Origins: A Short Story

My father was evacuated in the war. A boy's terror. Two up and two down, lavatory at the end of the yard, newspaper cuttings.

The master of the house came home in rolled up shirtsleeves and ate uncooked beans straight out of the can.

There was bombing in Coventry and the church went.

The maiden aunts lived by the sea in Essex. Later in life they had a joyous reunion in later years, living in a low ceilinged room above the shop. It was perfect.

It was a sweet shop to the delight of us children who spent summers on the beach at trying to hold back the tide and ended the last day with a special visit.

Our inquisitive noses just about reached the height of the wooden counter.

The aunts always laughed as we eyed the sweets in the glass jars at the back.

People risked the busy traffic outside and parked up briefly to call in for a card, birthday's usually or maybe wedding anniversaries.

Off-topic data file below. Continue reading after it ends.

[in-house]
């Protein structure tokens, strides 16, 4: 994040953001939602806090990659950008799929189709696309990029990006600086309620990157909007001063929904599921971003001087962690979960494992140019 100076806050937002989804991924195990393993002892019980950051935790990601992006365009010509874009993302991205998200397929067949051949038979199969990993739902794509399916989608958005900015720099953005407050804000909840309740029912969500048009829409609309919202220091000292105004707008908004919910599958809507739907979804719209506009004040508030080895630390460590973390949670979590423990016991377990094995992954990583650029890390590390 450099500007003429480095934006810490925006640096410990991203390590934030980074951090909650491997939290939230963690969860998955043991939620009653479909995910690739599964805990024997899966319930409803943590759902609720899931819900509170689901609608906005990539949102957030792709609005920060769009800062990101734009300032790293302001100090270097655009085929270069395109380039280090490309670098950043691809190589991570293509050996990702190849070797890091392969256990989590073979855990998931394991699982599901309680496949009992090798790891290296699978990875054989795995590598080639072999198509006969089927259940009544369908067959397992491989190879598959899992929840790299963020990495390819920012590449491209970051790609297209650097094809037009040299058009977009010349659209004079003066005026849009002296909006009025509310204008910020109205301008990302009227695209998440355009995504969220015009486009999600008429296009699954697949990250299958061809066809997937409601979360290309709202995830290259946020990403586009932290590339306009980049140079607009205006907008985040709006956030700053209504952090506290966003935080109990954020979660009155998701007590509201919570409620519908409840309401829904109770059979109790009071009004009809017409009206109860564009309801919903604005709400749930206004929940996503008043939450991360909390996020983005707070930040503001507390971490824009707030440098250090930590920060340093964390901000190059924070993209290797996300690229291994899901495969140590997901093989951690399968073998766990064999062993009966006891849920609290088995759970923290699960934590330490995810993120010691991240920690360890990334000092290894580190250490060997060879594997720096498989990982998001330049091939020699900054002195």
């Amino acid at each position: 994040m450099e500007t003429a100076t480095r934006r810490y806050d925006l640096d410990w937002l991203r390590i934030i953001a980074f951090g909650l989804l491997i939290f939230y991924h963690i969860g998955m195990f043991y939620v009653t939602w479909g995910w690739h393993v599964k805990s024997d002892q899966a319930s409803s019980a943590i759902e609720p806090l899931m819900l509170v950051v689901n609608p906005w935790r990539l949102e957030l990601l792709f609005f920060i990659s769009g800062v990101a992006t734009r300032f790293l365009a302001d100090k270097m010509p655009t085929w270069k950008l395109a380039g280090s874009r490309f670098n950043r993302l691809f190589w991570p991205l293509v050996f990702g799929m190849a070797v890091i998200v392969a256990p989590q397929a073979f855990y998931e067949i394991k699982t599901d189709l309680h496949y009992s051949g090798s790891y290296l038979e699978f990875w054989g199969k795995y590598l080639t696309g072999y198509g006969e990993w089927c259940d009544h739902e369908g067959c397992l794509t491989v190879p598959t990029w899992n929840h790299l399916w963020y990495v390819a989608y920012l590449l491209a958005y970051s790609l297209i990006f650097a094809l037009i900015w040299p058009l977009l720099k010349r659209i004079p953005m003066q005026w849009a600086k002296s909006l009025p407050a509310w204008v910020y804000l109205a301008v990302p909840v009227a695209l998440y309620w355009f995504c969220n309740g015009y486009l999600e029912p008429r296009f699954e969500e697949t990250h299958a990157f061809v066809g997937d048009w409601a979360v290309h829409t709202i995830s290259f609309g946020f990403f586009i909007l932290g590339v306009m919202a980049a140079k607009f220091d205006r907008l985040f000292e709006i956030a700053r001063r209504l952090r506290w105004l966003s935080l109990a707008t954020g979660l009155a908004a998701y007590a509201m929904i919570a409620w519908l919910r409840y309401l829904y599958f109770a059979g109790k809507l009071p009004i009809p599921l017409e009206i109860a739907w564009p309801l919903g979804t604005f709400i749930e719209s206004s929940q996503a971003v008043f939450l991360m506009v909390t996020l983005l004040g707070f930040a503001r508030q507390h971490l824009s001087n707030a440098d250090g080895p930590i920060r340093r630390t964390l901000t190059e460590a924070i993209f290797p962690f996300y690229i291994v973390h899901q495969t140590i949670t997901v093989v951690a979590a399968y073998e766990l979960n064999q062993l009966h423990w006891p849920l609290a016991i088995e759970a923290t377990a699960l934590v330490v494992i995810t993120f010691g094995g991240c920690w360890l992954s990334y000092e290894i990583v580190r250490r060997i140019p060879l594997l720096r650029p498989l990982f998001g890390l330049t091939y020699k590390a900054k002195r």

The aunts handed over the cards to the customers and laughed again as we stared at the brightly coloured sweets.

We always had some to take home. We sat brown limbed and sandy footed in the back of Dad's car, gazing out thoughtfully over the low lying realm of Canvey Island on the way.

We wriggled our feet as sand accumulated and engaged in complicated discussions with Dad for the rest of the way home. "It was due to the war you know. They never married. The men were lost".

Alison and I contemplated this sadness and absorbed some of it.

Who knew what the future would hold and how we could make it last.

But whatever had happened, the aunts always laughed and smiled and did not mind us visiting.

"It's time to hand over to the next generation", my mother said but much later in life and not long before she died.

Elizabeth Oakley

A Dursley Writer